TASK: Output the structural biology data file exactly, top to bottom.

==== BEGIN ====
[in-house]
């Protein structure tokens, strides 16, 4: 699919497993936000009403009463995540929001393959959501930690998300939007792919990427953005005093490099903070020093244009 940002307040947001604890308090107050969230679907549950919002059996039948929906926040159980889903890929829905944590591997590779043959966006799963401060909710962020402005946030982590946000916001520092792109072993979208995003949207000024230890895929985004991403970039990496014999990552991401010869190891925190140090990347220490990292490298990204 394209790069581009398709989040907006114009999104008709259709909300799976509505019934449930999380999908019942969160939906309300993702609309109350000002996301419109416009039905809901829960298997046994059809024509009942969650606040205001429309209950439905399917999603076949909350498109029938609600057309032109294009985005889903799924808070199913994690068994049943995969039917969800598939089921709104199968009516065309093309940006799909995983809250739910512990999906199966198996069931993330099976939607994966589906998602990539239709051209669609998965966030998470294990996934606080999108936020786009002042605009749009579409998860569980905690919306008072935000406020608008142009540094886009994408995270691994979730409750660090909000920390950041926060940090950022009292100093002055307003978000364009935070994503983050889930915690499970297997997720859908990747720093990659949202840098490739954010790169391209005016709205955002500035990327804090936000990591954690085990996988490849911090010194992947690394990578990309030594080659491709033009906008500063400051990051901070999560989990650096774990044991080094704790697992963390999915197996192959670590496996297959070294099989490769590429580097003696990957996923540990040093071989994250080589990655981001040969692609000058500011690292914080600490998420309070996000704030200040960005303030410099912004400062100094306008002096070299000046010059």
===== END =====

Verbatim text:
[in-house]
């Protein structure tokens, strides 16, 4: 699919497993936000009403009463995540929001393959959501930690998300939007792919990427953005005093490099903070020093244009 940002307040947001604890308090107050969230679907549950919002059996039948929906926040159980889903890929829905944590591997590779043959966006799963401060909710962020402005946030982590946000916001520092792109072993979208995003949207000024230890895929985004991403970039990496014999990552991401010869190891925190140090990347220490990292490298990204 394209790069581009398709989040907006114009999104008709259709909300799976509505019934449930999380999908019942969160939906309300993702609309109350000002996301419109416009039905809901829960298997046994059809024509009942969650606040205001429309209950439905399917999603076949909350498109029938609600057309032109294009985005889903799924808070199913994690068994049943995969039917969800598939089921709104199968009516065309093309940006799909995983809250739910512990999906199966198996069931993330099976939607994966589906998602990539239709051209669609998965966030998470294990996934606080999108936020786009002042605009749009579409998860569980905690919306008072935000406020608008142009540094886009994408995270691994979730409750660090909000920390950041926060940090950022009292100093002055307003978000364009935070994503983050889930915690499970297997997720859908990747720093990659949202840098490739954010790169391209005016709205955002500035990327804090936000990591954690085990996988490849911090010194992947690394990578990309030594080659491709033009906008500063400051990051901070999560989990650096774990044991080094704790697992963390999915197996192959670590496996297959070294099989490769590429580097003696990957996923540990040093071989994250080589990655981001040969692609000058500011690292914080600490998420309070996000704030200040960005303030410099912004400062100094306008002096070299000046010059």